You must have heard of Bamberg. "Wahre Hauptstadt des Bieres" as it's deservedly called. We arrived their with a mixture of excitement and relief. Just one more day to go then our livers could relax. Mine needed a fortnight in the Caribbean. At least.
How many of the breweries would we manage? All ten? (Is that even the right number? Isn't eleven now? Or twelve?) One - Kaiserdom - could be crossed off the list immediately: big, uninteresting and out of the way. That left just Mahrs, Keesman, Spezial, Maisel, Fässla, Klosterbräu, Schlenkerla, Greifenklau, Ambräusianum and the two secret ones - Weyermann and Wilde Rose. I make that eleven.
Tel: 0951 - 932 200
Fax 0951 - 9322 0970
We started at one of the secret breweries. Weyermann is a specialist maltster that supplies breweries in Franconia and far beyond. They're renowned for their Rauchmalz and Sinamar, a Farbbier, that is a colouring agent that conforms to the Reinheitsgebot. They've been making it for quite a while, as this advert from 1911 demonstrates. There were containers of it, varying in format from quart milk bottles to aircraft luggage containers, piled all over the yard.
The buildings are in the robust red-brick style popular in the late 19th century. Quite reminiscent of the old Maisel brewery in Bayreuth. They seem pretty laidback about visitors and let us wander around the site taking the obligatory photos. (I took hundreds on the trip. My computer barely had room for them all.)
I'd been longing to visit since the late John White told be about their brewery and the beers they brew. Finally I was able to get hold of some. By the entrance is a small shop, selling a whole range of Weyermann memorabilia, from T-shirts to samples of malt. Only the beer interested me.
The small pilot brewery is used to demonstrate to potential customers the versatility of their malts. That means that they brew not just German styles but British ones, too. The day we were there, the following beers were on sale: Kölsch, Dark Ale, IPA and the one regular, Stofferla, a Rauchbier. I bought two bottles of each. So far I've only tried the Dark Ale. Rather bitter for a beer of its type, it reminded me more of a Franconian Dunkles than any Ale I've drunk.
Tel. 0951 - 91517-19
Fax 0951 - 91517-30
Mahrs brewery tap has always been a favourite of mine. The cosy, oddly-shaped rooms with their worn wooden boards and ancient panelling are a delight. A green-tiled stove dominates the room. And of course there's a barrel (sadly no longer wooden) sitting on the bar, full of lovely unfiltered beer. I was eagerly anticipating the first pint of the day. Drooling almost. Mmmmm . . . beer.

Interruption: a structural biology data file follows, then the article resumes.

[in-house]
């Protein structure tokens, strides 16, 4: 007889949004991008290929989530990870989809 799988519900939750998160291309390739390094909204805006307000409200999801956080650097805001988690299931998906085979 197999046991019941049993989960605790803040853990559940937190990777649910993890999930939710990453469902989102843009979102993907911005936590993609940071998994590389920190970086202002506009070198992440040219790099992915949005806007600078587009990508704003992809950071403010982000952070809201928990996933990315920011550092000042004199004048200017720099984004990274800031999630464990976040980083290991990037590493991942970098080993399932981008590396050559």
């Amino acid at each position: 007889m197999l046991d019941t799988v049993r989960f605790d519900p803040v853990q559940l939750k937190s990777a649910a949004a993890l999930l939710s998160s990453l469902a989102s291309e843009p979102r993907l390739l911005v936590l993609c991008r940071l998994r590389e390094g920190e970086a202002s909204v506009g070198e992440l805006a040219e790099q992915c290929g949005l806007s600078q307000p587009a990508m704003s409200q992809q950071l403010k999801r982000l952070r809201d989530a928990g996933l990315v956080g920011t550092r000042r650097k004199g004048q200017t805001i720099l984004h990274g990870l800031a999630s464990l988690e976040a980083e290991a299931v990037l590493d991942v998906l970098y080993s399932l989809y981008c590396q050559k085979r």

Being a sunny day (one of the few while we were in Franconia) while the beergarden was quite full, inside was deserted. All the more room for us, then. I've spent my whole life avoiding the sun. I'm not going to change now, even
In the Ungespundet I can detect vanilla, butter, caramel and pepper."Quite subtle, but with a pleasantly bitter finish" my notes say. Refreshing and a great start to the day is another way of putting it. I would have loved to linger langourously lapping up more. But there were many, many more breweries to visit that day. I'd have to make do with just the one.
Tel. 0951 - 26646
Fax: 0951 - 28486
Keesmann is very much as I remember it: bland in comparison to Mahr's. It's still early-70's pine overload in the bar. I noticed quite a few blokes having their morning pint, which is a good sign (link the 1917 article). Rather like Hebendanz, but without the entertaining craziness. So I'm not too upset when we decide to sit in the beergarden at the rear.
Beergarden is a light exaggeration: there are no plants. It's effectively in the brewery yard, hemmed in by buildings on each side. The bottling line is only a few metres from the tables. Very atmospheric.
On draught, they've got Lagerbier, Pils and Weizen. As there's no Dunkles, I opted for Keesmann Sternla Lager. "A pleasant, easy-drinking, sweetish lager."
Pepper, resin, butter and vanilla flavours were in there somewhere. Being honest, I enjoyed it much more than I expected. Maybe because it was only beer number two and I hadn't yet quenched my morning thirst. Another unfiltered pale lager, it's quite similar to the Mahrs.
Tel. 0951 - 14975
Despite being closed, I was glad that we dropped by Maisel. My pub guide to Bamberg has a picture of their brewery tap that's so gloomy you can only just about discern the building. I've wanted to replace iot for years. Now I finally can. But what about Maisel's beer? Didn't I miss that? As a matter of fact, no. My very next beer (after checking in to our hotel) was Maisel's Dunkel. But you'll have to wait until tomorrow to hear about that.
You can find more photos of the tour here, courtesy of Andy. The ones above of the interior of Mahr's and the exterior of Keesmann are his.
Whiskey’s Role in Early Settlements, Part II - A quote which illustrates well the role of distilleries in the North Country of New York (see Part I of my account yesterday) appears below. It is from a n...
4 hours ago